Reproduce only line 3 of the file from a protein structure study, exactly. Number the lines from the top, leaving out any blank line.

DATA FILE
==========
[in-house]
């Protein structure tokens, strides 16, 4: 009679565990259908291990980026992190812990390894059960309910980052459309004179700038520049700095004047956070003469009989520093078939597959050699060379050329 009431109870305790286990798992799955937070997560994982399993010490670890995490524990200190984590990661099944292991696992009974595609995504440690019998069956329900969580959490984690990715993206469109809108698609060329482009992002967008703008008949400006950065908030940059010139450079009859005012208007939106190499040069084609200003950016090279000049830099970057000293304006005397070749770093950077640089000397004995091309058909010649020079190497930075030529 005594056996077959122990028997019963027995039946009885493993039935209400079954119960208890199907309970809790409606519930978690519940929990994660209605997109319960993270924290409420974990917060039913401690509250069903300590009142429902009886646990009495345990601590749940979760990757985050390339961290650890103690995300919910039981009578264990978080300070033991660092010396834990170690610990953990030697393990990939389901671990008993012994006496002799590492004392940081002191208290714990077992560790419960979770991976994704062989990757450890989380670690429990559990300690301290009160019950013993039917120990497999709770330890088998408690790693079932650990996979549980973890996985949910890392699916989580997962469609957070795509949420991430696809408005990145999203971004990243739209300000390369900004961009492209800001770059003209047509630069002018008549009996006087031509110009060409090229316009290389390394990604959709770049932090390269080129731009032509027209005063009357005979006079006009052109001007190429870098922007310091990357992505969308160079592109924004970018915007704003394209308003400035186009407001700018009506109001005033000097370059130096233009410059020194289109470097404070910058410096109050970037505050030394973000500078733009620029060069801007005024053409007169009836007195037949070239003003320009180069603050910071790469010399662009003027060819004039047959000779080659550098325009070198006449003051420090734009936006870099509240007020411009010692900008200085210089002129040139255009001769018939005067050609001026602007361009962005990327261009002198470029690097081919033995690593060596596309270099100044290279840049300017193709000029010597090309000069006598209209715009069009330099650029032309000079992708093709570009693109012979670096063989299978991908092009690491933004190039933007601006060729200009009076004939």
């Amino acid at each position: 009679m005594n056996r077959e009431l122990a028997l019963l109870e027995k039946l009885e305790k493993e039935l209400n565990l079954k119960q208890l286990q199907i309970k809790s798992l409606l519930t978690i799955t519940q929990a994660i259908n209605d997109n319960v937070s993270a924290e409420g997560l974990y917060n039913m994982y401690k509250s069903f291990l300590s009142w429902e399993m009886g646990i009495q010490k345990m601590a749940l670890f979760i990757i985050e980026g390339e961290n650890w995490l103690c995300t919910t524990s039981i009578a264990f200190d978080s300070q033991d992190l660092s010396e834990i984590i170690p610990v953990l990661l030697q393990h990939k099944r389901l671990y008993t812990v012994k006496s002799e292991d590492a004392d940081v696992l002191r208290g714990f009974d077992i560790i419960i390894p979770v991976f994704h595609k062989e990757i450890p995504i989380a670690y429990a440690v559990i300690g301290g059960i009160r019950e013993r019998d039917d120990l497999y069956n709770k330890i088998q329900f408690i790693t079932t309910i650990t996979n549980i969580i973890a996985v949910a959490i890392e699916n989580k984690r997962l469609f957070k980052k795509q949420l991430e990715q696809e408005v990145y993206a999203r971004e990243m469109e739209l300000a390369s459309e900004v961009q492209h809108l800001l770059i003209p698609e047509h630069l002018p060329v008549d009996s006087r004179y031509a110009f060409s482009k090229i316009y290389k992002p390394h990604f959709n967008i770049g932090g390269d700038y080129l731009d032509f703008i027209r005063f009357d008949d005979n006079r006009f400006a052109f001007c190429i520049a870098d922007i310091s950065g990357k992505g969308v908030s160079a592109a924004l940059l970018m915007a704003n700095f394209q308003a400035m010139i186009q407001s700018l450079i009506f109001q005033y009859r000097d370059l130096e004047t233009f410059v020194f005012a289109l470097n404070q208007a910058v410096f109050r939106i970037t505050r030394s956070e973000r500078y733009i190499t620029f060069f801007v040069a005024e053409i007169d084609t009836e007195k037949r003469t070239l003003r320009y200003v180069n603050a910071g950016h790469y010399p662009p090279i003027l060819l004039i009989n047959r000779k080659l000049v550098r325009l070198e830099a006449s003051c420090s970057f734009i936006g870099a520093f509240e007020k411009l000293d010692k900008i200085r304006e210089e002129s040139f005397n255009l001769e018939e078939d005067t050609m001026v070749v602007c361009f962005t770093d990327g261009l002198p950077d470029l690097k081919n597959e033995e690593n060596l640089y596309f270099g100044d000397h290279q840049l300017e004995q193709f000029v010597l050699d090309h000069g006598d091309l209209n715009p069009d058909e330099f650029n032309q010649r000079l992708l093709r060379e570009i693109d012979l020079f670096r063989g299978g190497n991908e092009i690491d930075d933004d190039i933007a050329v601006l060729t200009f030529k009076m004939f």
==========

């Amino acid at each position: 009679m005594n056996r077959e009431l122990a028997l019963l109870e027995k039946l009885e305790k493993e039935l209400n565990l079954k119960q208890l286990q199907i309970k809790s798992l409606l519930t978690i799955t519940q929990a994660i259908n209605d997109n319960v937070s993270a924290e409420g997560l974990y917060n039913m994982y401690k509250s069903f291990l300590s009142w429902e399993m009886g646990i009495q010490k345990m601590a749940l670890f979760i990757i985050e980026g390339e961290n650890w995490l103690c995300t919910t524990s039981i009578a264990f200190d978080s300070q033991d992190l660092s010396e834990i984590i170690p610990v953990l990661l030697q393990h990939k099944r389901l671990y008993t812990v012994k006496s002799e292991d590492a004392d940081v696992l002191r208290g714990f009974d077992i560790i419960i390894p979770v991976f994704h595609k062989e990757i450890p995504i989380a670690y429990a440690v559990i300690g301290g059960i009160r019950e013993r019998d039917d120990l497999y069956n709770k330890i088998q329900f408690i790693t079932t309910i650990t996979n549980i969580i973890a996985v949910a959490i890392e699916n989580k984690r997962l469609f957070k980052k795509q949420l991430e990715q696809e408005v990145y993206a999203r971004e990243m469109e739209l300000a390369s459309e900004v961009q492209h809108l800001l770059i003209p698609e047509h630069l002018p060329v008549d009996s006087r004179y031509a110009f060409s482009k090229i316009y290389k992002p390394h990604f959709n967008i770049g932090g390269d700038y080129l731009d032509f703008i027209r005063f009357d008949d005979n006079r006009f400006a052109f001007c190429i520049a870098d922007i310091s950065g990357k992505g969308v908030s160079a592109a924004l940059l970018m915007a704003n700095f394209q308003a400035m010139i186009q407001s700018l450079i009506f109001q005033y009859r000097d370059l130096e004047t233009f410059v020194f005012a289109l470097n404070q208007a910058v410096f109050r939106i970037t505050r030394s956070e973000r500078y733009i190499t620029f060069f801007v040069a005024e053409i007169d084609t009836e007195k037949r003469t070239l003003r320009y200003v180069n603050a910071g950016h790469y010399p662009p090279i003027l060819l004039i009989n047959r000779k080659l000049v550098r325009l070198e830099a006449s003051c420090s970057f734009i936006g870099a520093f509240e007020k411009l000293d010692k900008i200085r304006e210089e002129s040139f005397n255009l001769e018939e078939d005067t050609m001026v070749v602007c361009f962005t770093d990327g261009l002198p950077d470029l690097k081919n597959e033995e690593n060596l640089y596309f270099g100044d000397h290279q840049l300017e004995q193709f000029v010597l050699d090309h000069g006598d091309l209209n715009p069009d058909e330099f650029n032309q010649r000079l992708l093709r060379e570009i693109d012979l020079f670096r063989g299978g190497n991908e092009i690491d930075d933004d190039i933007a050329v601006l060729t200009f030529k009076m004939f």